We write regarding the Department of Housing and Urban Development (HUD)’s Housing Counseling Assistance Program and the importance of ensuring that vital housing counseling services can continue in all communities during this unprecedented economic crisis. While counseling agencies have been working hard to get members of their organization certified, many agencies will be unable to complete this process before August 1 due to the COVID-19 pandemic, and therefore risk losing HUD funding. In light of logistical challenges caused by COVID-19 and the increased importance of housing counseling services, we urge you to delay the upcoming August 1, 2020 deadline for housing counselor certification by at least one year.
HUD provides vital support for housing counseling agencies across the country that benefits homeowners, prospective homebuyers, renters, people at risk of homelessness, and people experiencing homelessness. Housing counselors help these households meet their financial goals, evaluate their housing options, and find or stay in stable housing. Many agencies target their services to helping low- and moderate-income households, people with limited English proficiency, and communities of color reduce delinquencies and foreclosure rates. By helping these families navigate their housing options, housing counselors can play a crucial role in encouraging long-term homeownership.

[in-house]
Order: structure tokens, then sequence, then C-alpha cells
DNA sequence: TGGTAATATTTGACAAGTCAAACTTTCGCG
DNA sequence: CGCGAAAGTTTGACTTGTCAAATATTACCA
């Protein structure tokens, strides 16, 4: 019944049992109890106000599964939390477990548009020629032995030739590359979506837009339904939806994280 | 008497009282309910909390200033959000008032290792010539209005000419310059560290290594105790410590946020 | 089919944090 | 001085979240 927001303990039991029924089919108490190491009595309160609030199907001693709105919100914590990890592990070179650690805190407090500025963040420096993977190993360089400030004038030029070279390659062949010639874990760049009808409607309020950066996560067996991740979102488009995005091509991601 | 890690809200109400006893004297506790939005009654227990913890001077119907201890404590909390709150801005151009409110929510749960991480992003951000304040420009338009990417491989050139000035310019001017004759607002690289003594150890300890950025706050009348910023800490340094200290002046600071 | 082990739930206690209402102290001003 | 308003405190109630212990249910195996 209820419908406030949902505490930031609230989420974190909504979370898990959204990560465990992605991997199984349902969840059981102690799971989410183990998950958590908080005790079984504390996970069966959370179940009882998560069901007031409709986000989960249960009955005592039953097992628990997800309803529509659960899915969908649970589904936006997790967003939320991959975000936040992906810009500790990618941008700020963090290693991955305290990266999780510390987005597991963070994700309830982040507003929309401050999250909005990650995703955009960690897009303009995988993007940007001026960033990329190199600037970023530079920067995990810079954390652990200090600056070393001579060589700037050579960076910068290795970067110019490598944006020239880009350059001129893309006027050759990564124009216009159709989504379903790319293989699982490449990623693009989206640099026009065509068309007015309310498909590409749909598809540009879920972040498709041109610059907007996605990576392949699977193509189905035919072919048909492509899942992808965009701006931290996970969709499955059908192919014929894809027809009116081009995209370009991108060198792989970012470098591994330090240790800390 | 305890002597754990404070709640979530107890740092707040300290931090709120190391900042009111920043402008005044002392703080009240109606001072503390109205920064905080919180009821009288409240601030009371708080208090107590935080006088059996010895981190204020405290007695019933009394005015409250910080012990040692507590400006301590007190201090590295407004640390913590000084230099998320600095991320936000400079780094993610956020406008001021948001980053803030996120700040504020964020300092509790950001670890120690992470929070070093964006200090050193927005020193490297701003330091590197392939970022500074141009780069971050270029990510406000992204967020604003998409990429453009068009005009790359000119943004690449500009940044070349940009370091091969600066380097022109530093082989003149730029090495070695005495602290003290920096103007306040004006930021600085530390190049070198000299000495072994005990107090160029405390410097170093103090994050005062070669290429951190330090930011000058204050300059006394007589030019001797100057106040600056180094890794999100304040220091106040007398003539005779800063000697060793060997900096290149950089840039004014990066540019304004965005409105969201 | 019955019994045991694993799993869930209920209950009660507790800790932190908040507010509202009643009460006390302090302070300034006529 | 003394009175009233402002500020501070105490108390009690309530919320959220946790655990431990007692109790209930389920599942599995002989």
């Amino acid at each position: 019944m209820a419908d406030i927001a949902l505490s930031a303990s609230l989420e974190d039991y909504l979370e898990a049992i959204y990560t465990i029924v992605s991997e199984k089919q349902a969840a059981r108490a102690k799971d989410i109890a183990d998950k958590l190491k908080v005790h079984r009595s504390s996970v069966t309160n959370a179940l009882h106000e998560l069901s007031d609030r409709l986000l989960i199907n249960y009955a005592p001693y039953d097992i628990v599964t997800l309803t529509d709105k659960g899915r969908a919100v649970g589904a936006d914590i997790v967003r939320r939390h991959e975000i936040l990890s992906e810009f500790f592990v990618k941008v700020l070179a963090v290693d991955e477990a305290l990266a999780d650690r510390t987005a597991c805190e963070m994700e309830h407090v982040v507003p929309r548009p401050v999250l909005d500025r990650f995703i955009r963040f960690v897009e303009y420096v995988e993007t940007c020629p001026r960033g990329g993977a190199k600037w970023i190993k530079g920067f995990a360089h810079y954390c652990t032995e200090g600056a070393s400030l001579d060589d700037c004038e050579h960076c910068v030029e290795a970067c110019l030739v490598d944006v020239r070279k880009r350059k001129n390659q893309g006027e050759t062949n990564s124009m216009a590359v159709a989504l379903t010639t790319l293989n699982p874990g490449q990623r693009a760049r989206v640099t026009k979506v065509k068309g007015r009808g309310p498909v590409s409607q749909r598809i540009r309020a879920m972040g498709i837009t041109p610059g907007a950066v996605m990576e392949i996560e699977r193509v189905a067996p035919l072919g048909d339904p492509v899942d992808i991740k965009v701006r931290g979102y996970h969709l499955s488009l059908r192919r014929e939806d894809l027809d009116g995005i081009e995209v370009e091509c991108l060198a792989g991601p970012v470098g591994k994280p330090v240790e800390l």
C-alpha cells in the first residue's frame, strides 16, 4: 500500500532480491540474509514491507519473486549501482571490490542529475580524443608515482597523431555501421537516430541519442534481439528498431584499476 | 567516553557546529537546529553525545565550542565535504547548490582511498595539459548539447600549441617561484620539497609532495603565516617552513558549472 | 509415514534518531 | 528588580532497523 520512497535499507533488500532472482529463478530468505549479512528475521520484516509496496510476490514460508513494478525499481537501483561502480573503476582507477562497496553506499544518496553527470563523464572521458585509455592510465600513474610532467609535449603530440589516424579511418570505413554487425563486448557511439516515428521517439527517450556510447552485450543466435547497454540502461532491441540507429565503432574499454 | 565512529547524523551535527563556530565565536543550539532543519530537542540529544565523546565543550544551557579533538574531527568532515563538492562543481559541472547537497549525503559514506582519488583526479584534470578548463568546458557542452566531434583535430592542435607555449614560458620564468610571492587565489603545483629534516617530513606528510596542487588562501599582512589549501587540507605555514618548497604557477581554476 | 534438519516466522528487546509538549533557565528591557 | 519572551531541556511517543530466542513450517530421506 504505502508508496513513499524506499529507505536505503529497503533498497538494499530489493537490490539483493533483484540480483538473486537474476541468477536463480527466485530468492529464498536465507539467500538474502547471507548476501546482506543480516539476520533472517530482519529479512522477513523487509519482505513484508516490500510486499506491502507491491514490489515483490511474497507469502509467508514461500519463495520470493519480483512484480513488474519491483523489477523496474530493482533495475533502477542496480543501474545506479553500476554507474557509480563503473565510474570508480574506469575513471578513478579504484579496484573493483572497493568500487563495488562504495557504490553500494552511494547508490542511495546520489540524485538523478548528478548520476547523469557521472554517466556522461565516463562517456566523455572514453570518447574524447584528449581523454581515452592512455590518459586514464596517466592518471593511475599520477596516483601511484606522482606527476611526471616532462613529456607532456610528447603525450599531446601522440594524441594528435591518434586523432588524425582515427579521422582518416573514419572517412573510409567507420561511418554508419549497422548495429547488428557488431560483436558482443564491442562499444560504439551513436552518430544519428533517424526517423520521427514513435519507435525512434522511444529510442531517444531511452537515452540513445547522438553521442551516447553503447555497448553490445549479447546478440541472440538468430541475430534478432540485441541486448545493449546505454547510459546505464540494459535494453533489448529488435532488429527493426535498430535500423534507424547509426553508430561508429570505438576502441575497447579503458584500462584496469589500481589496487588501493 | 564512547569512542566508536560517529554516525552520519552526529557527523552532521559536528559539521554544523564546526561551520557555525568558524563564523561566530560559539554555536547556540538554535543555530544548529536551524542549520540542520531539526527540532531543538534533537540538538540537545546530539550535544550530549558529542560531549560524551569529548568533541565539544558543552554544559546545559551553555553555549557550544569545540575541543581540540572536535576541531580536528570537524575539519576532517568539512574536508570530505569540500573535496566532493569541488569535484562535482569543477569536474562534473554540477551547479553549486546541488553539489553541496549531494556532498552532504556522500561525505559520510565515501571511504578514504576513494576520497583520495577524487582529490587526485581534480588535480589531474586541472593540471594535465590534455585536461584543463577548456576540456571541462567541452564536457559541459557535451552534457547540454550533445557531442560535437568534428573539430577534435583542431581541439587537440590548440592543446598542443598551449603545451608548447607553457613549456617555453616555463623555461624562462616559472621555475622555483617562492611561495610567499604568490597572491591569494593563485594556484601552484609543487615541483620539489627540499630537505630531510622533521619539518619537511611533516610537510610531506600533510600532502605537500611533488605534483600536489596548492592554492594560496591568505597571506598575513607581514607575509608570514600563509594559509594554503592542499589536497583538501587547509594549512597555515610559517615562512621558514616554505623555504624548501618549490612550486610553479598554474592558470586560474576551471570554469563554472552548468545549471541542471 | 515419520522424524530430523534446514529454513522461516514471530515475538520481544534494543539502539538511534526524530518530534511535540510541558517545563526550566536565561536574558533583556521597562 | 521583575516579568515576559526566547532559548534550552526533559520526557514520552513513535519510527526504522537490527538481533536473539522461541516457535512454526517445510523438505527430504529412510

In December, 2016, HUD published the Housing Counseling New Certification Requirements Final Rule. This rule required that all counselors providing housing counseling for a participating housing counseling agency have a HUD certification. We support HUD’s effort to require a standardized base of knowledge among housing counselors and strengthen the quality of counseling services offered around the country. However, the upcoming August 1 deadline will disrupt the good work being done by many agencies around the country, and we ask that you provide flexibility for the industry during these unprecedented circumstances.